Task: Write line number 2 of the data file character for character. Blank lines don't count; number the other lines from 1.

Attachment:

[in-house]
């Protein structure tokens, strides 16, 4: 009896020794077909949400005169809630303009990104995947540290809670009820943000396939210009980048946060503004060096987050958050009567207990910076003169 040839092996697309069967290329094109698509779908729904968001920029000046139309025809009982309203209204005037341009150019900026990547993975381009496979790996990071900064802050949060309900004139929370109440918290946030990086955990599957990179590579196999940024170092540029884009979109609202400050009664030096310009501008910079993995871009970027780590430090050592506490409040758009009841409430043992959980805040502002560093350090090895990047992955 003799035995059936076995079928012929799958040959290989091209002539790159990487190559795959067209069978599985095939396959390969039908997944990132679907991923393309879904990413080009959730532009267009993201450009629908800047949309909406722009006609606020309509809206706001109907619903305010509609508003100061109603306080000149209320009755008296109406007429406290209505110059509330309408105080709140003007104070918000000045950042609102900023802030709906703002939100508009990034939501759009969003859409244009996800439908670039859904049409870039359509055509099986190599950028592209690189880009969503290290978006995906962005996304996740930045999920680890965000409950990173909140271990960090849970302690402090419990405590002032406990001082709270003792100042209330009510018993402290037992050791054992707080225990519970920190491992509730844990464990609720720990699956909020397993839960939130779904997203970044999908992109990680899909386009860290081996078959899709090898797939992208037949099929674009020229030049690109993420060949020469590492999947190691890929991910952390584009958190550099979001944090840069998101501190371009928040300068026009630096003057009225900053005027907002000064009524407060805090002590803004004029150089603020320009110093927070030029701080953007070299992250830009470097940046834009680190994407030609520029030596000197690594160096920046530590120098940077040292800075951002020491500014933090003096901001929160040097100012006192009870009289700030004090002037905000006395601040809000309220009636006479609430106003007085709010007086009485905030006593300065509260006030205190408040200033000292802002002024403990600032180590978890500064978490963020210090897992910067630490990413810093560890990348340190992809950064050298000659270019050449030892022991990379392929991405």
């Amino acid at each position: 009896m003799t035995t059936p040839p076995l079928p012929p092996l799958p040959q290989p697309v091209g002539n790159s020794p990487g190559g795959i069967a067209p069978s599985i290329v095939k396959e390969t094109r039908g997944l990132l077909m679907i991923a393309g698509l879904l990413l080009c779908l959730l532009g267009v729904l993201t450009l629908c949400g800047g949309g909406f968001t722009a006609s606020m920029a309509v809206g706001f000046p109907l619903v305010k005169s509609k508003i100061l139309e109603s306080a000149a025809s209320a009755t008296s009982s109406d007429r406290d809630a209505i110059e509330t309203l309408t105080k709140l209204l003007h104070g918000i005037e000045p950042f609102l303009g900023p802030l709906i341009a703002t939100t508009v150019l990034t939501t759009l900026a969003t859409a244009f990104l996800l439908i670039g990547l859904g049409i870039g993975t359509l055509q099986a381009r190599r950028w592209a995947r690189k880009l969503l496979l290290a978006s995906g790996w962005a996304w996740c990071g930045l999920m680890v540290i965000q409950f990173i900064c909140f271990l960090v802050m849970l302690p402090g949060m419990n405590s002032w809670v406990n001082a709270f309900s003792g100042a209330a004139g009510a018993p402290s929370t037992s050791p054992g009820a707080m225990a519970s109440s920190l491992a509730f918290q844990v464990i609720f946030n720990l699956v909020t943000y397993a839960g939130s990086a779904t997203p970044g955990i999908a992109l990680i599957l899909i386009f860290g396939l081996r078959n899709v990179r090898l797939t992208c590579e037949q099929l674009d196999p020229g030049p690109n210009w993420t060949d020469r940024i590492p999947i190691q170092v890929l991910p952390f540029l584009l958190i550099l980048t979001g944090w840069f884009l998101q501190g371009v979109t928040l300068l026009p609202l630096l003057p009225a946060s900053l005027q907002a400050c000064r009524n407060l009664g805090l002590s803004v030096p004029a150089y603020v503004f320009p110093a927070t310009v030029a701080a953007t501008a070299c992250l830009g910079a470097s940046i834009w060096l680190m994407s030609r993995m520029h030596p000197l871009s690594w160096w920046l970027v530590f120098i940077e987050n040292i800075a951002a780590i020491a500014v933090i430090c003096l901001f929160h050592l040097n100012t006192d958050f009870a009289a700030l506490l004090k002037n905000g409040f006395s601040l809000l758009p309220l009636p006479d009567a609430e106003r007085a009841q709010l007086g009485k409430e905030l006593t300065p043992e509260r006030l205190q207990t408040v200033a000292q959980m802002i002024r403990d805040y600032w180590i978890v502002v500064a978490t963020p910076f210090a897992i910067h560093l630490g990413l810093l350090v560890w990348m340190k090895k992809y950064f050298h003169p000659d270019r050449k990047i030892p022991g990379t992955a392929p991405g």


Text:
């Protein structure tokens, strides 16, 4: 009896020794077909949400005169809630303009990104995947540290809670009820943000396939210009980048946060503004060096987050958050009567207990910076003169 040839092996697309069967290329094109698509779908729904968001920029000046139309025809009982309203209204005037341009150019900026990547993975381009496979790996990071900064802050949060309900004139929370109440918290946030990086955990599957990179590579196999940024170092540029884009979109609202400050009664030096310009501008910079993995871009970027780590430090050592506490409040758009009841409430043992959980805040502002560093350090090895990047992955 003799035995059936076995079928012929799958040959290989091209002539790159990487190559795959067209069978599985095939396959390969039908997944990132679907991923393309879904990413080009959730532009267009993201450009629908800047949309909406722009006609606020309509809206706001109907619903305010509609508003100061109603306080000149209320009755008296109406007429406290209505110059509330309408105080709140003007104070918000000045950042609102900023802030709906703002939100508009990034939501759009969003859409244009996800439908670039859904049409870039359509055509099986190599950028592209690189880009969503290290978006995906962005996304996740930045999920680890965000409950990173909140271990960090849970302690402090419990405590002032406990001082709270003792100042209330009510018993402290037992050791054992707080225990519970920190491992509730844990464990609720720990699956909020397993839960939130779904997203970044999908992109990680899909386009860290081996078959899709090898797939992208037949099929674009020229030049690109993420060949020469590492999947190691890929991910952390584009958190550099979001944090840069998101501190371009928040300068026009630096003057009225900053005027907002000064009524407060805090002590803004004029150089603020320009110093927070030029701080953007070299992250830009470097940046834009680190994407030609520029030596000197690594160096920046530590120098940077040292800075951002020491500014933090003096901001929160040097100012006192009870009289700030004090002037905000006395601040809000309220009636006479609430106003007085709010007086009485905030006593300065509260006030205190408040200033000292802002002024403990600032180590978890500064978490963020210090897992910067630490990413810093560890990348340190992809950064050298000659270019050449030892022991990379392929991405």